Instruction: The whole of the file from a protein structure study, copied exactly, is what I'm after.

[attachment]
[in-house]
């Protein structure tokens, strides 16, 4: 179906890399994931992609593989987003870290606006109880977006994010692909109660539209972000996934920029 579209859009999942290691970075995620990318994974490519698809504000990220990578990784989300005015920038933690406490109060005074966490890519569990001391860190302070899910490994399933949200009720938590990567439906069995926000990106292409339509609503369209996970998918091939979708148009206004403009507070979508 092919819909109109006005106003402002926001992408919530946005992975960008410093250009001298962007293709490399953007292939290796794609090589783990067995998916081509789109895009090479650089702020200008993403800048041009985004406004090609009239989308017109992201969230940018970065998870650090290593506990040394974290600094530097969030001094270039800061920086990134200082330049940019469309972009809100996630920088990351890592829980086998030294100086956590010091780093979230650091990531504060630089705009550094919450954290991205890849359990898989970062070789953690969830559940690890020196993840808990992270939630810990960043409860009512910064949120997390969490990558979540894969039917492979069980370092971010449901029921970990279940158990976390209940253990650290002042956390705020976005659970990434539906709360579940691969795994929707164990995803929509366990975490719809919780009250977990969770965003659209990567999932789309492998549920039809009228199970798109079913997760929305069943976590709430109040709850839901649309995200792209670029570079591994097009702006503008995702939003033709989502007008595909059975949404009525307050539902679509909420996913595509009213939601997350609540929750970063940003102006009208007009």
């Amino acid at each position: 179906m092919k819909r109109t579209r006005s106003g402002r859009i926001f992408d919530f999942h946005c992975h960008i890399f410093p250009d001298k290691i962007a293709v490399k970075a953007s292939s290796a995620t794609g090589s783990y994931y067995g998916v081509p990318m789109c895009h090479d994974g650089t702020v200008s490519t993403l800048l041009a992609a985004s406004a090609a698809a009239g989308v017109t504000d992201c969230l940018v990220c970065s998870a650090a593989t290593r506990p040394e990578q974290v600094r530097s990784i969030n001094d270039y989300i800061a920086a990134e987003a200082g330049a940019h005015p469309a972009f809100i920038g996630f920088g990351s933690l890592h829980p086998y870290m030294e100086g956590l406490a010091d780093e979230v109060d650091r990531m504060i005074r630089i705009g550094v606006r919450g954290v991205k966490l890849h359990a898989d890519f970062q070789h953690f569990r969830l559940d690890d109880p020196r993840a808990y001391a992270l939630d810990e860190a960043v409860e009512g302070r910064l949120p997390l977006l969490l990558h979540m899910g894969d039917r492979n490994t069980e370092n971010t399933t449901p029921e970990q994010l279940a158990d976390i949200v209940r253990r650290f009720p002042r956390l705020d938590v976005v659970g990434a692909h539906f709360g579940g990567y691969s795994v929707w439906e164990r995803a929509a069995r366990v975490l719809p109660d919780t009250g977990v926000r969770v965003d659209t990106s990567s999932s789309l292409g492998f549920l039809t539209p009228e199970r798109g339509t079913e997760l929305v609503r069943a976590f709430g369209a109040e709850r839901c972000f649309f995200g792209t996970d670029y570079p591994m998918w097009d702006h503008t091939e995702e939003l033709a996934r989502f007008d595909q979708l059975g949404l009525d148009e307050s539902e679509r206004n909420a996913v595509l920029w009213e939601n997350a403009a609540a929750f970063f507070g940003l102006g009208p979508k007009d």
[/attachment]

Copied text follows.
[in-house]
């Protein structure tokens, strides 16, 4: 179906890399994931992609593989987003870290606006109880977006994010692909109660539209972000996934920029 579209859009999942290691970075995620990318994974490519698809504000990220990578990784989300005015920038933690406490109060005074966490890519569990001391860190302070899910490994399933949200009720938590990567439906069995926000990106292409339509609503369209996970998918091939979708148009206004403009507070979508 092919819909109109006005106003402002926001992408919530946005992975960008410093250009001298962007293709490399953007292939290796794609090589783990067995998916081509789109895009090479650089702020200008993403800048041009985004406004090609009239989308017109992201969230940018970065998870650090290593506990040394974290600094530097969030001094270039800061920086990134200082330049940019469309972009809100996630920088990351890592829980086998030294100086956590010091780093979230650091990531504060630089705009550094919450954290991205890849359990898989970062070789953690969830559940690890020196993840808990992270939630810990960043409860009512910064949120997390969490990558979540894969039917492979069980370092971010449901029921970990279940158990976390209940253990650290002042956390705020976005659970990434539906709360579940691969795994929707164990995803929509366990975490719809919780009250977990969770965003659209990567999932789309492998549920039809009228199970798109079913997760929305069943976590709430109040709850839901649309995200792209670029570079591994097009702006503008995702939003033709989502007008595909059975949404009525307050539902679509909420996913595509009213939601997350609540929750970063940003102006009208007009």
């Amino acid at each position: 179906m092919k819909r109109t579209r006005s106003g402002r859009i926001f992408d919530f999942h946005c992975h960008i890399f410093p250009d001298k290691i962007a293709v490399k970075a953007s292939s290796a995620t794609g090589s783990y994931y067995g998916v081509p990318m789109c895009h090479d994974g650089t702020v200008s490519t993403l800048l041009a992609a985004s406004a090609a698809a009239g989308v017109t504000d992201c969230l940018v990220c970065s998870a650090a593989t290593r506990p040394e990578q974290v600094r530097s990784i969030n001094d270039y989300i800061a920086a990134e987003a200082g330049a940019h005015p469309a972009f809100i920038g996630f920088g990351s933690l890592h829980p086998y870290m030294e100086g956590l406490a010091d780093e979230v109060d650091r990531m504060i005074r630089i705009g550094v606006r919450g954290v991205k966490l890849h359990a898989d890519f970062q070789h953690f569990r969830l559940d690890d109880p020196r993840a808990y001391a992270l939630d810990e860190a960043v409860e009512g302070r910064l949120p997390l977006l969490l990558h979540m899910g894969d039917r492979n490994t069980e370092n971010t399933t449901p029921e970990q994010l279940a158990d976390i949200v209940r253990r650290f009720p002042r956390l705020d938590v976005v659970g990434a692909h539906f709360g579940g990567y691969s795994v929707w439906e164990r995803a929509a069995r366990v975490l719809p109660d919780t009250g977990v926000r969770v965003d659209t990106s990567s999932s789309l292409g492998f549920l039809t539209p009228e199970r798109g339509t079913e997760l929305v609503r069943a976590f709430g369209a109040e709850r839901c972000f649309f995200g792209t996970d670029y570079p591994m998918w097009d702006h503008t091939e995702e939003l033709a996934r989502f007008d595909q979708l059975g949404l009525d148009e307050s539902e679509r206004n909420a996913v595509l920029w009213e939601n997350a403009a609540a929750f970063f507070g940003l102006g009208p979508k007009d």